[Update: Git integration has always been in VS2013. Apparently, I'm thinking back to VS2012 for the manual bits. More info on MSDN: Use Visual Studio with Git.]
So let's see what happens when we start to modify files. I made changes to the "Person.cs" file to add a custom delegate (like is shown in the video), and I also created a new unit test project. The source control information updated in the Solution Explorer with each change.
Here's what the changes look like:
And just to show that this matches what Git has, we can run another status:
This shows the same thing as the Visual Studio window. Our solution file has changed and also the "Person.cs" file. In addition, we have some untracked files -- everything in the "FuncActionDelegates.Tests" folder.
Back in Visual Studio, we can take a look at the Team Explorer window (since this is where we normally deal with source control stuff):
If we click on the "Changes" option, we can see what needs to be committed:
This shows us the same thing. We need to update the solution file and the "Person.cs" file. And we need to add a bunch of files in our "Tests" folder. Notice at the top, there's a place where we can put in our commit message.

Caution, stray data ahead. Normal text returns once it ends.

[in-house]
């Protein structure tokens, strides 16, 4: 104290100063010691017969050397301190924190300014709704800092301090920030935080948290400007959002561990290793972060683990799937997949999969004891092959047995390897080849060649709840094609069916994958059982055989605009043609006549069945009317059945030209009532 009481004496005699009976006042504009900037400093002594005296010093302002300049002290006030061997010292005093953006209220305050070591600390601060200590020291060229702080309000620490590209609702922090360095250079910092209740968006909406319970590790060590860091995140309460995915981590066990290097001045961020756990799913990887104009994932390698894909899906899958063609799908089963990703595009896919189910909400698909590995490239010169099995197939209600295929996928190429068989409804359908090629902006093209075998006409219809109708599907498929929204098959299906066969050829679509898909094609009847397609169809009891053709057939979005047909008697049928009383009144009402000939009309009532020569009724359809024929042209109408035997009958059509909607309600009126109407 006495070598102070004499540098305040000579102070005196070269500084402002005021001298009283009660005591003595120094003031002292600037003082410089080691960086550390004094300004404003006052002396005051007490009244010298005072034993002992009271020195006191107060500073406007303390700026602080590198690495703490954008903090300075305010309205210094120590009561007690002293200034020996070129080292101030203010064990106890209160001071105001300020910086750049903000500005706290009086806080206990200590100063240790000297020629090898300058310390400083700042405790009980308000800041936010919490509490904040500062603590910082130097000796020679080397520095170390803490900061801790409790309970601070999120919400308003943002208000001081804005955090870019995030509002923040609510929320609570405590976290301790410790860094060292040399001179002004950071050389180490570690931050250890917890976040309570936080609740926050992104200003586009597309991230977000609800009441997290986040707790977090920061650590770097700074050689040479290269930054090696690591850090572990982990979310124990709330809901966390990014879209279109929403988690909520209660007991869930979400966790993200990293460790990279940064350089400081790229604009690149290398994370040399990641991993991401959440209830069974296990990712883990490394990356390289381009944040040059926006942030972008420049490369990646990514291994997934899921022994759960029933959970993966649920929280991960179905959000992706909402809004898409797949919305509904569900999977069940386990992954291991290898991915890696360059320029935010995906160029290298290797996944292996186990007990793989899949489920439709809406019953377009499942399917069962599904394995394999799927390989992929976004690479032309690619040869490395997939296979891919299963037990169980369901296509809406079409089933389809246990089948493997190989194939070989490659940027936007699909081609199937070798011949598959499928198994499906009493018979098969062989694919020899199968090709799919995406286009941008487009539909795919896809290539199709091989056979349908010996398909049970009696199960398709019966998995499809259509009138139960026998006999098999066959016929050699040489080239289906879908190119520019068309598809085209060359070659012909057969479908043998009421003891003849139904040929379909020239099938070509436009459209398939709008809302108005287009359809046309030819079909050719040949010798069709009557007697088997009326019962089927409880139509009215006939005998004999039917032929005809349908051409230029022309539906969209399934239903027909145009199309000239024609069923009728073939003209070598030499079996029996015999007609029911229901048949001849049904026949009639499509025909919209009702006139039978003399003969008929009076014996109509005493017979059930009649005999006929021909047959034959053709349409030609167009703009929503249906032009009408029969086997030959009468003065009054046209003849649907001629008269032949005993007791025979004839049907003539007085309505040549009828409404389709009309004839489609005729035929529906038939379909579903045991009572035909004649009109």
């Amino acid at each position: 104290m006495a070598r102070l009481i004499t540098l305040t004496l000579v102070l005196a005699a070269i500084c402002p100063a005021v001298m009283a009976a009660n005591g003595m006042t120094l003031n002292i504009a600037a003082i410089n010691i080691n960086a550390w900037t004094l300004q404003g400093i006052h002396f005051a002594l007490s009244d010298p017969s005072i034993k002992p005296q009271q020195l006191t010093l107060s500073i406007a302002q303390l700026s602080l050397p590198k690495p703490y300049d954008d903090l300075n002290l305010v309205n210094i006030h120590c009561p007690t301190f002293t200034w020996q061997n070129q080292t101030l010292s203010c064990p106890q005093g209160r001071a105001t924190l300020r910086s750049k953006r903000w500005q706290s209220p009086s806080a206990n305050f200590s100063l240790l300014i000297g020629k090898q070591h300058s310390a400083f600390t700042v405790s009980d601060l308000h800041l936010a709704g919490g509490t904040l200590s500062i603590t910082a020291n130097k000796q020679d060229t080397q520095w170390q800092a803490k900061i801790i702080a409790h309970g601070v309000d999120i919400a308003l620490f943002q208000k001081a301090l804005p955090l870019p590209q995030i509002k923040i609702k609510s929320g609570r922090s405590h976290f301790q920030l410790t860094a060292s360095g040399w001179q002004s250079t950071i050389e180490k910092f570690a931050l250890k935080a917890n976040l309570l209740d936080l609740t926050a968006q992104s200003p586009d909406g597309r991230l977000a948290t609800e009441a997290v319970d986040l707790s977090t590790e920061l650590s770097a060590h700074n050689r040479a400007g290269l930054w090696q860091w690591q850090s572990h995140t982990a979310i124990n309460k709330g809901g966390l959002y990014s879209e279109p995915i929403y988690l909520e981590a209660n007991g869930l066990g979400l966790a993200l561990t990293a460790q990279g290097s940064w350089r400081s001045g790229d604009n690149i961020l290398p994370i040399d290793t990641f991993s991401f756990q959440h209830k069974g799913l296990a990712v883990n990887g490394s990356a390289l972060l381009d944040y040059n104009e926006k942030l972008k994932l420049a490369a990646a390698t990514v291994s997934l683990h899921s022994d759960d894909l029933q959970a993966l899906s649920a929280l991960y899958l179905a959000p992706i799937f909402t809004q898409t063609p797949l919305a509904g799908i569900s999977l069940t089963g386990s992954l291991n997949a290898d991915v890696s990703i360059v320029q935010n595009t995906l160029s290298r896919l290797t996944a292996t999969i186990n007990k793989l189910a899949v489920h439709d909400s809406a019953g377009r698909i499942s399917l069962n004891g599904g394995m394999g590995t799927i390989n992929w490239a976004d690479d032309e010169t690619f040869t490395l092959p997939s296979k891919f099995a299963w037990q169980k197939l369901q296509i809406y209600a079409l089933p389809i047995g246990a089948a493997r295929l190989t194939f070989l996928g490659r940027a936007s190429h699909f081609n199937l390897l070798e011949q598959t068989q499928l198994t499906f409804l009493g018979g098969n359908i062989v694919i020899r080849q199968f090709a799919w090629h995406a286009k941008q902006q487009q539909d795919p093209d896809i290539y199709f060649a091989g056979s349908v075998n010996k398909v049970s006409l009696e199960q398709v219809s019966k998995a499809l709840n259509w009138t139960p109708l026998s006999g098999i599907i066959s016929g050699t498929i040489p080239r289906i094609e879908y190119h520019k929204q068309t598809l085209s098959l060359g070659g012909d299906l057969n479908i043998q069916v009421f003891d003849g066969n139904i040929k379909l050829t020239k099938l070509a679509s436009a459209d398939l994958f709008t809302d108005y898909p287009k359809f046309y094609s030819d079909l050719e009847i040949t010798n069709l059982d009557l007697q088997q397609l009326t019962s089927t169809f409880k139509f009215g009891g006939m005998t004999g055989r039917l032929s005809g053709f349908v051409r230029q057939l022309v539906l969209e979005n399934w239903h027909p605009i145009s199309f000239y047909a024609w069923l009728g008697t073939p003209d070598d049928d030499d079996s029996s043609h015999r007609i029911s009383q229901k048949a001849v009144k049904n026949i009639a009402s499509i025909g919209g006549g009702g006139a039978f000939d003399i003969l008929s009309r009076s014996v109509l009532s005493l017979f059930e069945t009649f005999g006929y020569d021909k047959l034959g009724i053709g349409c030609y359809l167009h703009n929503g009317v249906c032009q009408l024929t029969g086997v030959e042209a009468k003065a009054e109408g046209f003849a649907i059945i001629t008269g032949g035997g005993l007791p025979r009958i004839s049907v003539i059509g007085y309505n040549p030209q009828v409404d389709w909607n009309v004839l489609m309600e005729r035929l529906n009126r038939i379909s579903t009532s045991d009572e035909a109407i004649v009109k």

Let's do that:
When we click the "Commit" button, everything gets committed.
This shows the commit, and also gives us a link to "Sync" to a server (such as GitHub). I haven't hooked this project up to GitHub, so we won't worry about this today.
If we go back to the command line, we can use "git log" to see our history:
This shows our commit from Visual Studio with our message "Initial Delegate and Tests".
In the Solution Explorer, we can also right-click on files and select "View History..." If we do this on the "Person.cs" file, we see the initial state and our change.